AncientPages.com - For many who worked hard, life in ancient times was often difficult and unfair. Low wages and injustice was common place.
The first labor strike in recorded history took place in the 12th Century, BCE, in Egypt under the rule of Pharaoh, Ramses III. The strike is documented on an ancient papyrus discovered in Egypt.
In the seventh month of the 29th year the workers simply had had enough. One day, all the workers lay down their tools and marched out of the necropolis they were building. According to Ammenakht, their supervisors had no idea where they had gone and they were shocked as they had never seen anything like this before.
Pharoh’s workers demanded to be paid their food rations.
The reason for the labor strike was that the workers did not receive their normal rations. The custom was a monthly ration of grain, but implicit in the document is the sense that the ration had frequently been delayed during Ramses III’s reign. In the 29th year, the grain did not arrive until the 23rd day of the month, when Ammenakht, an artisan (and probably the scribe that recorded the strike on papyrus), complained to the local government authorities. The rations during the fifth month were more than 4 weeks late, and the sixth month’s rations were delivered two weeks into the month.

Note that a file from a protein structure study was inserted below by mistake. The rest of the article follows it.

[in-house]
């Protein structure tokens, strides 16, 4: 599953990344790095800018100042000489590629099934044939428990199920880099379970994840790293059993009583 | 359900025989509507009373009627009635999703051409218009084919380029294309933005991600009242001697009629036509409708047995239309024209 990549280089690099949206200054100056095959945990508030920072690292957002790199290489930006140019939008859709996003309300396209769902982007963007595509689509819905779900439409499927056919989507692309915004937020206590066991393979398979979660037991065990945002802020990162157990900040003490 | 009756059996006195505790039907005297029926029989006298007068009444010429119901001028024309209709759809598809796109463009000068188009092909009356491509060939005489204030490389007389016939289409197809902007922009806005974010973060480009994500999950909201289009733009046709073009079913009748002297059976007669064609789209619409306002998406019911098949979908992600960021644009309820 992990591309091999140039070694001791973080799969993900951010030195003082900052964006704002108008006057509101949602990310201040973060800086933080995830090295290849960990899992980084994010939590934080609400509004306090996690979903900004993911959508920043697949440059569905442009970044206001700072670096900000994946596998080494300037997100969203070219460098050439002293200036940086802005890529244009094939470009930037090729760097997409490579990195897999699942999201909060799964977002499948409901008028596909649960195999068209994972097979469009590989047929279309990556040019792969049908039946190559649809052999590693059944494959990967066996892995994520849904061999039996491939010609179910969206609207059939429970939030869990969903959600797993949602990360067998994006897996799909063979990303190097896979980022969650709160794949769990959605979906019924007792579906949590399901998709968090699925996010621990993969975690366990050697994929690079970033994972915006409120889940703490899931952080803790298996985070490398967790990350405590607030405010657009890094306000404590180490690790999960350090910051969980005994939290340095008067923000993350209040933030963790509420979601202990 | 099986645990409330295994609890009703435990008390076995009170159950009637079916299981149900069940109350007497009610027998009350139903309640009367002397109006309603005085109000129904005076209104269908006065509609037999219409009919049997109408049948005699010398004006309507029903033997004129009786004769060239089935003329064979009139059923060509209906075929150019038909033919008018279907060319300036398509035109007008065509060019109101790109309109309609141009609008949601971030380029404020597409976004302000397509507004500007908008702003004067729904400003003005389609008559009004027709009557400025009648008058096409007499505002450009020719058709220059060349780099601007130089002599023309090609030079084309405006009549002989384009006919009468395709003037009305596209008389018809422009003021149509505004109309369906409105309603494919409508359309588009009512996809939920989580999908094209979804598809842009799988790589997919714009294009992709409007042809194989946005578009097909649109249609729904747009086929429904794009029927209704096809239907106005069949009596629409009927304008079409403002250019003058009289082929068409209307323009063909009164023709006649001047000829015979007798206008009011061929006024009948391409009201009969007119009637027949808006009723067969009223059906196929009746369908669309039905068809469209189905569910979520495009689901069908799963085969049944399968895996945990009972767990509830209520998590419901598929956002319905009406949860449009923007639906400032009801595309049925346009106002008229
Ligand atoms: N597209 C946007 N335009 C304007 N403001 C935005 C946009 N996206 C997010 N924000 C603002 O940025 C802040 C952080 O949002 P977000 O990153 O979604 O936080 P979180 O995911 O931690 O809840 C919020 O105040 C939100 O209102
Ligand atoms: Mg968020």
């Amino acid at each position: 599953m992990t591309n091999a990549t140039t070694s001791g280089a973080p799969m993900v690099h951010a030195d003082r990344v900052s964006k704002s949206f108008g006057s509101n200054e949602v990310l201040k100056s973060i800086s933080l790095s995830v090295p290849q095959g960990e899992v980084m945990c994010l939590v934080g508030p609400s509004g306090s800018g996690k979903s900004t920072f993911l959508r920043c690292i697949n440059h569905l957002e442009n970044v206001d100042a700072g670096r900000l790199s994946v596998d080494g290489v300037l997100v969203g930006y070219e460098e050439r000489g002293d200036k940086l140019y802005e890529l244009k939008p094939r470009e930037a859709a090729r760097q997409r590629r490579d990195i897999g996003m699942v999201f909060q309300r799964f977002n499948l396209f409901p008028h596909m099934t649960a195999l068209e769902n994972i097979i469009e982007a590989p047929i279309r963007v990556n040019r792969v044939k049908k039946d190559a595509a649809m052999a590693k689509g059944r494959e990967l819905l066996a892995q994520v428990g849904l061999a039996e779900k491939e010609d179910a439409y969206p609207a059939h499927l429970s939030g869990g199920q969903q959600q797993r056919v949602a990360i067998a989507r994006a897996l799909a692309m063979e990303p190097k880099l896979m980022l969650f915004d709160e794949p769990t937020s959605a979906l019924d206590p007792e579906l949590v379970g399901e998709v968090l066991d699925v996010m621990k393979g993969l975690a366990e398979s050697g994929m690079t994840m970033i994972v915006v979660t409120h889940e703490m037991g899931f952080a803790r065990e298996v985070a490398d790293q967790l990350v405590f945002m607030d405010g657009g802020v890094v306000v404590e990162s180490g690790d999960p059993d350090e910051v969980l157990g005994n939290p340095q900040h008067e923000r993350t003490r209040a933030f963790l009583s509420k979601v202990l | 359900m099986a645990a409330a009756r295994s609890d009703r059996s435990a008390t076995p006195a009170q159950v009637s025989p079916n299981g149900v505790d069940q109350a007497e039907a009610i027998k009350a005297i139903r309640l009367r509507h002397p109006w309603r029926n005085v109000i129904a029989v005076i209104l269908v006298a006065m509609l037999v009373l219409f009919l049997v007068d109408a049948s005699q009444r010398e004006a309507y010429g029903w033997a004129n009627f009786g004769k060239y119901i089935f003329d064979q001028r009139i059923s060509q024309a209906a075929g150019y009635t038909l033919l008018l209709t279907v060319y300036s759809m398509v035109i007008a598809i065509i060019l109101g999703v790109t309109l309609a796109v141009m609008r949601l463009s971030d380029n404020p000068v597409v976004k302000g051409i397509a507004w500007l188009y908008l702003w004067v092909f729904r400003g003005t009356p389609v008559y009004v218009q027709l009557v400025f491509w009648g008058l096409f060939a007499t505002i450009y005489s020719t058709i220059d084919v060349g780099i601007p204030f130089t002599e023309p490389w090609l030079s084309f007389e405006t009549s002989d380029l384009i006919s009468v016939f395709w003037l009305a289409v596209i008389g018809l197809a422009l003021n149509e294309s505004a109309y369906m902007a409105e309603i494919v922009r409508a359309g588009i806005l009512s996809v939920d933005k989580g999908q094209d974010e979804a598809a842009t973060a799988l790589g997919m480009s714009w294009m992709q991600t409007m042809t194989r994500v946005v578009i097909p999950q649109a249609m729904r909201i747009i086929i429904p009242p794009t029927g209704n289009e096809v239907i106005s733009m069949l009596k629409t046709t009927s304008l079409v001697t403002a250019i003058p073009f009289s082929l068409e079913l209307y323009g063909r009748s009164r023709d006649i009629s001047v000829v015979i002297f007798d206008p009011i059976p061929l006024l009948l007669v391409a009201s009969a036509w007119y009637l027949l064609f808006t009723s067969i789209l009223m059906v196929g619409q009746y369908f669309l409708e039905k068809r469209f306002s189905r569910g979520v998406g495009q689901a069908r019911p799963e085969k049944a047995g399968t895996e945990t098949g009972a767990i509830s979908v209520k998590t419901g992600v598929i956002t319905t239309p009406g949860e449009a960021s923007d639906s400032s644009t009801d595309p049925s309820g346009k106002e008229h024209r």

So, Pharoh’s workers decided it was time to do something about their unfair treatment and marched to their local government officials.
They demanded to be paid their food rations. Unfortunately, although the government officials agreed that the workers should be paid, they were unable to provide the rations.
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But the workers did not give up. The next day they marched towards the temple of Ramses II, and were able to speak with the Visier (Mayor), who was finally able to secure a ration payment for the workers. It was not a full payment, but the workers were satisfied and returned to their labor.
The ancient Egyptian labor strike proved to be successful and the workers who had now taught the Pharaoh a lesson continued to use the tactic effectively throughout the reign of Ramses III. Strikes took place more frequently and local government officials began to increase the number of workers they hired to deliver food and supplies to the workers.
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